JGT contributor Bill Farrish shows us how ‘clusters’ can be very useful for harmonizing melodies and providing accompaniment.
Clusters (for the purpose of this lesson) are defined as groups of 3 notes containing an interval of a second. They can be very useful for harmonizing melodies and providing accompaniment. I also like using them when working with a pianist as they allow me to get inside of the voicings being played and blend in better similar to a string pad, and at times punctuate certain things the soloist might be doing while staying out of the pianists way. The cool thing about clusters is once you know them for one scale those same clusters will work for chord or mode in the found in the key. The hard part is bringing out the sound of the mode or chord you are in while playing them. So picking and choosing your voicings carefully should really be considered.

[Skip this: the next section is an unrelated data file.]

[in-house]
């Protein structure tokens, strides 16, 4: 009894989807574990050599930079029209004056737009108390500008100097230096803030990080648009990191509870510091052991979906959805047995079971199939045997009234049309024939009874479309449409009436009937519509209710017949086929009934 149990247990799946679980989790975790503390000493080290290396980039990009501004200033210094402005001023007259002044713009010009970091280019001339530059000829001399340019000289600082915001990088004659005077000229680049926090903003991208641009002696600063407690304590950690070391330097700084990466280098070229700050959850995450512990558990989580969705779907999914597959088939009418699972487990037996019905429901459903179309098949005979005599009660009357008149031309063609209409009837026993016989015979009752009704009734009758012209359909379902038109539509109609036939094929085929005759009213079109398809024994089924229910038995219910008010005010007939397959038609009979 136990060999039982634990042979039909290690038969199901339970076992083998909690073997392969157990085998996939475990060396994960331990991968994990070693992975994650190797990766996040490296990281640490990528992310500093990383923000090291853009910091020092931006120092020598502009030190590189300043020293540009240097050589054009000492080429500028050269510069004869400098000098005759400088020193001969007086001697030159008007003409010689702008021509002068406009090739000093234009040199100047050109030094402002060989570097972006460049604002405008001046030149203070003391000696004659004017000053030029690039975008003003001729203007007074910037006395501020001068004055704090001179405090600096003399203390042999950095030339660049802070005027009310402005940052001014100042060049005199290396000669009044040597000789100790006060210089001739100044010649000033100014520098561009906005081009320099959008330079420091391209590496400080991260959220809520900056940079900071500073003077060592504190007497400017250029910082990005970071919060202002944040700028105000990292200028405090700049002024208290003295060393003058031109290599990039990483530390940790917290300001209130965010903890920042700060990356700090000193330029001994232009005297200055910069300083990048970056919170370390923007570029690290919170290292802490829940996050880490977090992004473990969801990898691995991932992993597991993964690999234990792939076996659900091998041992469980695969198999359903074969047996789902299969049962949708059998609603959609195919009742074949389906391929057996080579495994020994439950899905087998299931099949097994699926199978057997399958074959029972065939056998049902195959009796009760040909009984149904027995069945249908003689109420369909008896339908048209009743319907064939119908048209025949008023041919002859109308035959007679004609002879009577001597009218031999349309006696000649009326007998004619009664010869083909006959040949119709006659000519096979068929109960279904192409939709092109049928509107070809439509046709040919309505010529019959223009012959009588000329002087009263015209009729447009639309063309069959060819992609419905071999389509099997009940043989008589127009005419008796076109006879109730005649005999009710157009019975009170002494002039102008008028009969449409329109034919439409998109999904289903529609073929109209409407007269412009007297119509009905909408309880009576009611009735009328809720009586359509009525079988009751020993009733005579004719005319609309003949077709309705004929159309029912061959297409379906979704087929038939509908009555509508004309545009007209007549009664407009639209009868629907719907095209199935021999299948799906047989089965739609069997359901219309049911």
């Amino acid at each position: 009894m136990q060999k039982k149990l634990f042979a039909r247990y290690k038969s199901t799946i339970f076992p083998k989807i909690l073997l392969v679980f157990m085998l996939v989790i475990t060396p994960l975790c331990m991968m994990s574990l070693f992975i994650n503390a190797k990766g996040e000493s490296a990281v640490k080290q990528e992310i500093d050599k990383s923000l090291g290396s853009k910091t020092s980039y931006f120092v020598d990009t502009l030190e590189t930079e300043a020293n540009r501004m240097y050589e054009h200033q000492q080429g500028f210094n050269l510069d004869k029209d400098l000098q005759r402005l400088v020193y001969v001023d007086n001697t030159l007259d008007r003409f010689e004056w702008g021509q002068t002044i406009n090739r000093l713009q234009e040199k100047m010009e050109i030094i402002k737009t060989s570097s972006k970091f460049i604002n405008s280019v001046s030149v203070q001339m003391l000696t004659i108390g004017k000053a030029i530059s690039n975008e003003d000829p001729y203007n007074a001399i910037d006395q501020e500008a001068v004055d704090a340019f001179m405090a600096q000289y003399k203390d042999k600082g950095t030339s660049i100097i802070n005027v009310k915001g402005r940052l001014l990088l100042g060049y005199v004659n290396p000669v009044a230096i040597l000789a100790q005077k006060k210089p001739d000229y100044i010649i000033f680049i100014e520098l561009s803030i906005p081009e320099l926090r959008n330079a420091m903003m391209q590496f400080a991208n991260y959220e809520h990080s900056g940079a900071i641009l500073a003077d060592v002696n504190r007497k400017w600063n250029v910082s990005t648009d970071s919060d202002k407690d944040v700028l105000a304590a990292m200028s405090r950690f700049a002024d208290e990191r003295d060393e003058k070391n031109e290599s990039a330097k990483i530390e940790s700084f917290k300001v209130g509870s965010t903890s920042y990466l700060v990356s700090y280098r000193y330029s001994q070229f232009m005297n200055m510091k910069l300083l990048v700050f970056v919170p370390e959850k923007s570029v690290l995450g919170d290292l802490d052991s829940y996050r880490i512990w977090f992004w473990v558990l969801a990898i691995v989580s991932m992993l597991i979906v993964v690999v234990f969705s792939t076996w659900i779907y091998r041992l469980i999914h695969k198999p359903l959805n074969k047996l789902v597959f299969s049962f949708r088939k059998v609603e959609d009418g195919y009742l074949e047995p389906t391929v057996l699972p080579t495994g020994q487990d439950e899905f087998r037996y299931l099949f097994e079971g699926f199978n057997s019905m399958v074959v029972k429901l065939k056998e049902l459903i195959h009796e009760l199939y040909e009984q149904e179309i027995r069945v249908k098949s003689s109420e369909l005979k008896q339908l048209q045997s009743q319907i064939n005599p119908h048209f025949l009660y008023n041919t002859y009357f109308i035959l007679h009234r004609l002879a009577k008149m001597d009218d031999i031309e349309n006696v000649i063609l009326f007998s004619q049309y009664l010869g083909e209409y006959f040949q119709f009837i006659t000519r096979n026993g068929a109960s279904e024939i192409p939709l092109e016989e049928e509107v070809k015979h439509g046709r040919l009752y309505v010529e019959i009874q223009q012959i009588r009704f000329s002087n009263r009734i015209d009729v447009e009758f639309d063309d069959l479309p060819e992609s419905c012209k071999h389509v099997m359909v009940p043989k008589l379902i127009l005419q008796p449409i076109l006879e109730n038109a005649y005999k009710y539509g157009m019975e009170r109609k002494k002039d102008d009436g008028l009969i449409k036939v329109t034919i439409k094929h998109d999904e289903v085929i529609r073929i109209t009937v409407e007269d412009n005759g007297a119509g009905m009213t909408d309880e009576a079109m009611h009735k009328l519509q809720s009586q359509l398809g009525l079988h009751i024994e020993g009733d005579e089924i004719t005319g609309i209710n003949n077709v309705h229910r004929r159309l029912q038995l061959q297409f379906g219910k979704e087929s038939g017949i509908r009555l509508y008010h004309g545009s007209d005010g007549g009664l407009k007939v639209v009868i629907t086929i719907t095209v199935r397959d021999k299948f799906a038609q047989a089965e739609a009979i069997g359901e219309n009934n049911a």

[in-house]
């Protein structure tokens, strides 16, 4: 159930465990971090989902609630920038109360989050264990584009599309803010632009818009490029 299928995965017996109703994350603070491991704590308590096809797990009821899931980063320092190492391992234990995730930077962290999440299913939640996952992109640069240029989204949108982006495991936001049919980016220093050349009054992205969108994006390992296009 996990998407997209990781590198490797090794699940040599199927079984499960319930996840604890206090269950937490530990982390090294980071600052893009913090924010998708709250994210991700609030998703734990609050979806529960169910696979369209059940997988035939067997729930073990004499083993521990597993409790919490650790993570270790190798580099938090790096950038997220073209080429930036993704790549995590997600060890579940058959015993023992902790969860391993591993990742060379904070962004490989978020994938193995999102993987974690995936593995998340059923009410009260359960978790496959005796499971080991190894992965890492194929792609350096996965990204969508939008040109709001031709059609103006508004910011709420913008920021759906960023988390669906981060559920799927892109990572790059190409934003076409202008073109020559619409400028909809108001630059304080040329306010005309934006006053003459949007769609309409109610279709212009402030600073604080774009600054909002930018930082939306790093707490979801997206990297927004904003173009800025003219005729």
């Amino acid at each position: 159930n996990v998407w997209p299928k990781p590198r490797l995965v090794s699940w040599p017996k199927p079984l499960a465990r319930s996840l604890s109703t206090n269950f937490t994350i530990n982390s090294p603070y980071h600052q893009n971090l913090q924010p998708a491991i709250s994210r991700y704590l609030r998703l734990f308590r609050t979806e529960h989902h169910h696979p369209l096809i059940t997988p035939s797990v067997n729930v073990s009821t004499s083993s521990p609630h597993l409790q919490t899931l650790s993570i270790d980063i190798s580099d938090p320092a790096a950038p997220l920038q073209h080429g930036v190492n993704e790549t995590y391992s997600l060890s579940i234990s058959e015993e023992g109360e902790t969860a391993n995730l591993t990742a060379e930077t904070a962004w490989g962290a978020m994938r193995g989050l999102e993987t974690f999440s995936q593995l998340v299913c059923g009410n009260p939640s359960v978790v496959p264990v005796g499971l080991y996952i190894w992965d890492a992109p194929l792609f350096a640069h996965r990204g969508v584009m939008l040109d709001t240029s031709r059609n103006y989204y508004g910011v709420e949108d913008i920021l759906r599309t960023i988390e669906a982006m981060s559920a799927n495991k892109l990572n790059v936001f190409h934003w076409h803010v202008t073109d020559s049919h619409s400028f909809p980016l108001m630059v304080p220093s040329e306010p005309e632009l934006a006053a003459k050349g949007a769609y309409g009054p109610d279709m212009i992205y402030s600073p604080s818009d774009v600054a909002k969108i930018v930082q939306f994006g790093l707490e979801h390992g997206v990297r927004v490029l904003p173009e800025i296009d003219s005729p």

If you would like to hear clusters used in a song check out this version of “I’ll Remember April”
In the examples below, the clusters found in the C Major Scale on the D,G and B strings are used. Try learning them on all sets of 3 strings. If you need a bit of help they are demonstrated at the end of this video I posted a few years ago. (In these examples the 2nd is between the top two notes. It could also have been placed between the bottom two.)
And the last example for the lesson, same clusters from the Cmaj Scale used for creating G Mixolydian Sounds: